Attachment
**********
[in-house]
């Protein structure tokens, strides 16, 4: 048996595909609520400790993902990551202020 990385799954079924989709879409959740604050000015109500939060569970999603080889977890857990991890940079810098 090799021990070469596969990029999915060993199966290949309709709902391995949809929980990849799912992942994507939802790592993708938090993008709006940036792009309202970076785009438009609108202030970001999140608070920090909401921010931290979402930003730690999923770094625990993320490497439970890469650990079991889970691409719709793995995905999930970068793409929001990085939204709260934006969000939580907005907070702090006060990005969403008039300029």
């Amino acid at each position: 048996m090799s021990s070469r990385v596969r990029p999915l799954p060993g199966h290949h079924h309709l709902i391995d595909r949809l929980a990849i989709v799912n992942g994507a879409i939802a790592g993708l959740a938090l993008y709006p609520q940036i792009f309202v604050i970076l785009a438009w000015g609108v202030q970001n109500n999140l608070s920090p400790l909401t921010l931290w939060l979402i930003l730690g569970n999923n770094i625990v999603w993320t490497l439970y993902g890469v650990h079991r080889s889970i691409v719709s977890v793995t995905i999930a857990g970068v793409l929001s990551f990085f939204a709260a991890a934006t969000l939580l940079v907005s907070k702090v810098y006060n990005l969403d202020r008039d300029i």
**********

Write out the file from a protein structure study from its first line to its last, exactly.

[in-house]
């Protein structure tokens, strides 16, 4: 048996595909609520400790993902990551202020 990385799954079924989709879409959740604050000015109500939060569970999603080889977890857990991890940079810098 090799021990070469596969990029999915060993199966290949309709709902391995949809929980990849799912992942994507939802790592993708938090993008709006940036792009309202970076785009438009609108202030970001999140608070920090909401921010931290979402930003730690999923770094625990993320490497439970890469650990079991889970691409719709793995995905999930970068793409929001990085939204709260934006969000939580907005907070702090006060990005969403008039300029």
């Amino acid at each position: 048996m090799s021990s070469r990385v596969r990029p999915l799954p060993g199966h290949h079924h309709l709902i391995d595909r949809l929980a990849i989709v799912n992942g994507a879409i939802a790592g993708l959740a938090l993008y709006p609520q940036i792009f309202v604050i970076l785009a438009w000015g609108v202030q970001n109500n999140l608070s920090p400790l909401t921010l931290w939060l979402i930003l730690g569970n999923n770094i625990v999603w993320t490497l439970y993902g890469v650990h079991r080889s889970i691409v719709s977890v793995t995905i999930a857990g970068v793409l929001s990551f990085f939204a709260a991890a934006t969000l939580l940079v907005s907070k702090v810098y006060n990005l969403d202020r008039d300029i």